The size of payments received
In 2015, the average direct payment granted per hectare of area declared by farmers amounted to €256/ha in the EU, including the crop specific payment for cotton and the possible national “top-ups” (Complementary National Direct Payments for Croatia and Transitional National Aids for SAPS Member States (except for EE and CY)). This average DP/ha goes from €115/ha in Latvia to €610/ha in Malta (see figure).
These amounts are after possible transfers of a share of the DP envelope to or from Rural Development if decided by the Member State with the flexibility between pillars (for example, Latvia transferred significant amounts to its Rural Development envelope which contributes to its low average payment per hectare).

The figure also shows the average composition of the direct payments received by farmers in each Member State. The shares reflect the financial allocation (either fixed at EU level or, in most cases, decided by Member State) and actual payments. The basic payment (Basic Payment Scheme or Single Area Payment Scheme) represents on average 54% of the direct payments. However, there is obvious heterogeneity in the way in which payments are made to farmers in the different Member States.
The impact of degressivity and capping
A small step was made in the 2013 reform towards limiting the size of payments to the very largest farms. A mandatory reduction of 5% to all basic payment amounts (not the total direct payment received by a farm) was applied to amounts greater than €150,000, with the possibility to deduct salaries from the amount of basic payment before applying the reduction. Member States had, in addition, the option to apply higher reductions as well as capping (= 100% reduction). Those Member States that applied the redistributive payment with more than 5% of their national ceiling allocated to the scheme could decide not to apply the degressivity mechanism (BE-Wallonia, Croatia, Germany, France, Lithuania and Romania).
Degressivity and capping, as I showed in my study of direct payments for the European Parliament in 2016, has been totally without effect. In 2015, the amount of payments stopped by degressivity and capping amounted to €98 million, which represents 0.44% of the basic payment expenditures (around 0.25% of total direct payments). Only in Hungary has degressivity and capping had a noticeable effect, where it yielded nearly 7% of the national envelope (see next figure). Degressivity and capping is one of the central reforms proposed in the CAP Communication last week, but on the evidence to date, there is little indication that it will have an impact.

The redistributive payment

The redistributive payment is an alternative way to focus income support on smaller farmers by granting an extra payment per hectare for the first hectares below a certain limit. In 2015, the redistributive payment (RP) was implemented by 9 Member States: BE-Wallonia, Bulgaria, Croatia, France, Germany, Lithuania, Poland, Romania and UK-Wales. All farmers in these Member States eligible for BPS/SAPS may receive the redistributive payment. However, they only receive this payment up to a certain number of hectares per holding. As a result, only a part of the BPS/SAPS area benefits from this payment, which creates a redistributive effect.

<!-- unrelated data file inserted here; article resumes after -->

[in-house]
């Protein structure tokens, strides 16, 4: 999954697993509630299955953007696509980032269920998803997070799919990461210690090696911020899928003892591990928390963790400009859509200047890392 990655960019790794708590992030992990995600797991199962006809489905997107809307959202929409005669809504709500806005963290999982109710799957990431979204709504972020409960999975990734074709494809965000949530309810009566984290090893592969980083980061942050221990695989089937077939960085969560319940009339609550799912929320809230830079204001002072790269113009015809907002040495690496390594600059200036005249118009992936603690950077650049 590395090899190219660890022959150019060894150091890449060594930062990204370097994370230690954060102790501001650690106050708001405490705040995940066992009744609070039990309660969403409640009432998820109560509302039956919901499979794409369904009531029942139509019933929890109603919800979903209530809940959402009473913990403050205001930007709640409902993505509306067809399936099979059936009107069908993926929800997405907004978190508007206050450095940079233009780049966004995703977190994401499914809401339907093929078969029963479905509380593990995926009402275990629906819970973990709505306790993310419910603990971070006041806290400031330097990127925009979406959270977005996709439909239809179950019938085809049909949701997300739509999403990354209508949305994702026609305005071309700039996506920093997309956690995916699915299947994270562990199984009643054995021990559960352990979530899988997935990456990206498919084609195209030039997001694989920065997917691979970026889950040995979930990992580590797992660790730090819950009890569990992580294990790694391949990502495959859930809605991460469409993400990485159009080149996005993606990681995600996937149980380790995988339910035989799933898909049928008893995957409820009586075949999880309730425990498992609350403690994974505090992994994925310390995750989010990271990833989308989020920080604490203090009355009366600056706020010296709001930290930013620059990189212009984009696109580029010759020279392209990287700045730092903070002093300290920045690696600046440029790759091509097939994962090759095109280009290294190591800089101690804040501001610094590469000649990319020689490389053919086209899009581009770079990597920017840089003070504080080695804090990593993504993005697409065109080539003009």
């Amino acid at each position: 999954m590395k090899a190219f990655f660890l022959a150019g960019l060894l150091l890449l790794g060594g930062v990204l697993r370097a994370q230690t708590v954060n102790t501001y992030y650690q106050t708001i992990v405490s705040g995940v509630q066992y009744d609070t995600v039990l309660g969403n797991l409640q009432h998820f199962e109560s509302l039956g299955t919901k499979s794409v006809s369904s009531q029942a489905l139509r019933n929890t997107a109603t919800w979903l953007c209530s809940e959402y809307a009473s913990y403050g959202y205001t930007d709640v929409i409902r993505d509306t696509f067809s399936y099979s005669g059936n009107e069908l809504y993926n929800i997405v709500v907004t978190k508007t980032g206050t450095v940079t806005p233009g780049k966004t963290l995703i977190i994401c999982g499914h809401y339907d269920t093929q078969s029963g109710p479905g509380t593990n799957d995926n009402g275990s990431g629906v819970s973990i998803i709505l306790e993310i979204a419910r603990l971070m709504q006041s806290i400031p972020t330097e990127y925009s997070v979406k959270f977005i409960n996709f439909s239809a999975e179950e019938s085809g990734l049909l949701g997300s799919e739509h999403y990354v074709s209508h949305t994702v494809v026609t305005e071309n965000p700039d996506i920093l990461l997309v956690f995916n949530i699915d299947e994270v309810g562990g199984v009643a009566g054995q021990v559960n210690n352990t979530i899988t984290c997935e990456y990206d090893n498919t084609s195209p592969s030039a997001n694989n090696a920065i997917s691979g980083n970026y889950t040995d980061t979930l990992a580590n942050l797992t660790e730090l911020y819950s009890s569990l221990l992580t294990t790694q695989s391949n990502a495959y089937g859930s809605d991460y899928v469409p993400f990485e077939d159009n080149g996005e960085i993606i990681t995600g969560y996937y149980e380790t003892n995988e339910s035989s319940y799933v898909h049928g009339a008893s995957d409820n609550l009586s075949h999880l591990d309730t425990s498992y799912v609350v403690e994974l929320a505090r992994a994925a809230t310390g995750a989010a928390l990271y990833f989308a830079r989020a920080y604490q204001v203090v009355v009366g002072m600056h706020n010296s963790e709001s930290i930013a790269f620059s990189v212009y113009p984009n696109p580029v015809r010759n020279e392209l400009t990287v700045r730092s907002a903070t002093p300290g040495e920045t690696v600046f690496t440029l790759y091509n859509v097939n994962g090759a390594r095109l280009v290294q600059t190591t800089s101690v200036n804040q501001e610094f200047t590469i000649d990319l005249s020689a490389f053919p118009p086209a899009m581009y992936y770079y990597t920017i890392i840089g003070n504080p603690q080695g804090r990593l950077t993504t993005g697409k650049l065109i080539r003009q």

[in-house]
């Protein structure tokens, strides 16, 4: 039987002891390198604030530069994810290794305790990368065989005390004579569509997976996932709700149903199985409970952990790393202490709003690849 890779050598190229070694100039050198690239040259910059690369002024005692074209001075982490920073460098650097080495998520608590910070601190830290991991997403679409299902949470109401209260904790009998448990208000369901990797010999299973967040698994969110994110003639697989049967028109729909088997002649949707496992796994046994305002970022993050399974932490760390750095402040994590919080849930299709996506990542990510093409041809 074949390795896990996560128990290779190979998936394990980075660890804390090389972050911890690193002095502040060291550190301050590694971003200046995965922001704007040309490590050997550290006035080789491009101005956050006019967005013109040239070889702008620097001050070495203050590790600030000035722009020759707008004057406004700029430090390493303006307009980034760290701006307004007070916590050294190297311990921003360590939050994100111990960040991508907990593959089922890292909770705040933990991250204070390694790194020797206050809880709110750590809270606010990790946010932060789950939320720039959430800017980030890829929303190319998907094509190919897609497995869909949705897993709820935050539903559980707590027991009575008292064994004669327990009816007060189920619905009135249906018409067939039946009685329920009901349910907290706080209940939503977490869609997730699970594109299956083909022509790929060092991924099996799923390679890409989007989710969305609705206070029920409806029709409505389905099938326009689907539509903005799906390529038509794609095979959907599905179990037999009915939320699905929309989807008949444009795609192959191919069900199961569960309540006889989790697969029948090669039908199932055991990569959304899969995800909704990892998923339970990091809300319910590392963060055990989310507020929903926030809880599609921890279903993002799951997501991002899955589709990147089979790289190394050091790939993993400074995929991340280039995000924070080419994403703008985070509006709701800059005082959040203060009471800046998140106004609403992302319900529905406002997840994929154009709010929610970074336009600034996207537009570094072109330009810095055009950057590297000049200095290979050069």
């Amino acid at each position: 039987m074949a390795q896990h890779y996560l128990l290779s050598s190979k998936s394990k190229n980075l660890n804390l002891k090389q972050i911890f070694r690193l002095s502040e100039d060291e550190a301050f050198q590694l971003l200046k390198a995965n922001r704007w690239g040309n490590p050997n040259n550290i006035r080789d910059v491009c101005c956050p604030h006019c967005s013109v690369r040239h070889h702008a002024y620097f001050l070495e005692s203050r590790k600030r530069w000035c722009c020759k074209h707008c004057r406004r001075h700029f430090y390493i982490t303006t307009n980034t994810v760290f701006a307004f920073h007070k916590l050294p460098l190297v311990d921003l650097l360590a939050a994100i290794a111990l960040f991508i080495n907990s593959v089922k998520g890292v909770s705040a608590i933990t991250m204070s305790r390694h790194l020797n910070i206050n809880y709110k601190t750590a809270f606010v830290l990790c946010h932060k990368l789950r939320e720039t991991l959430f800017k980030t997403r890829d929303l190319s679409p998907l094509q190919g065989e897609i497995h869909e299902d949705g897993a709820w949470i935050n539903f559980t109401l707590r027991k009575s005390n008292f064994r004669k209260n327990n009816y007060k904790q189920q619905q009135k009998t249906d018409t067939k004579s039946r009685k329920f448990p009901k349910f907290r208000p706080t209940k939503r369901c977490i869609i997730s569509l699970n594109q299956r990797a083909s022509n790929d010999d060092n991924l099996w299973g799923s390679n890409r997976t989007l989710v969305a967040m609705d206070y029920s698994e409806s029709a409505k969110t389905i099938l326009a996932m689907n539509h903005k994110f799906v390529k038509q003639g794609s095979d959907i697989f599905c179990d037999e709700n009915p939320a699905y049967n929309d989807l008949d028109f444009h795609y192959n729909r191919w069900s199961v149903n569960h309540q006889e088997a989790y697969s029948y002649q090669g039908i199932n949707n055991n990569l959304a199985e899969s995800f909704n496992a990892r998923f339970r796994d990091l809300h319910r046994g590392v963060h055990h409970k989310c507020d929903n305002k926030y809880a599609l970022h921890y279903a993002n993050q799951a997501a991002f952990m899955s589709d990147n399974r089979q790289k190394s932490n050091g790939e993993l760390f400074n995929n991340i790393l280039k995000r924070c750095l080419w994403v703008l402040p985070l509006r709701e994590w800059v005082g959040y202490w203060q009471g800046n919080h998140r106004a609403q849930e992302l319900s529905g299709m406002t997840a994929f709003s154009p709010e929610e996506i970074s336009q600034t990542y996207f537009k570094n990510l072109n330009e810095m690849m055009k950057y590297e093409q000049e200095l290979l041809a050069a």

The financial allocation to the scheme goes from 0.5% (the UK-Wales) to 15% (Lithuania) of the Member States national ceiling for direct payments. In most of the Member States applying the scheme, the payment was made on around 50% of the eligible BPS/SAPS area.
Most of these Member States gave either a flat-rate payment (for example, France made a payment of €25/ha on the first 52 hectares) or tiered degressive payment (for example, Germany made a payment of €49.64 on the first 30 hectares and a payment of €29.78 on the next 16 hectares) on the first hectares. However, in Poland, holdings with less than 3 hectares were ineligible for the redistributive top-up which was confined to those with between 3 and 30 hectares of eligible area (who received €40.10/ha). In Romania those with less than 5 hectares received a top-up of just €5/ha while those with eligible area between 5 and 30 hectares received payments of €51.08. These different patterns of implementation will have different implications for the structural evolution of farms.
What impact on the distribution of payments?
In addition to these changes in the structure of direct payments introduced in the 2013 CAP reform, that reform also shifted payments between Member States (‘external convergence’) and within Member States (‘internal convergence’). Given the emphasis on addressing the inequality of payments in the latest Communication, we would like to know what the impact of these changes, as well as the changes in the eligibility for payments and the introduction of the redistributive payment which are described here, have been on the shape of the Lorenz curve of payments (measuring the degree of inequality of payments).
This exercise must await the publication of DG AGRI’s annual report on the distribution of direct payments. This is normally published either in December or January. Until then, while we can only speculate on what the impacts might be, this implementation report suggests that any impacts on the distribution of payments between beneficiaries will be limited.
This post was written by Alan Matthews.
Update 3 December 2017: This post has been revised to remove the implication that those who no longer qualify for payments in Bulgaria may not be farmers for that reason. The reason for the loss of one-third of applicants in one year in that country needs further investigation.
Photo credit: Agri.EU – social network of EU farmers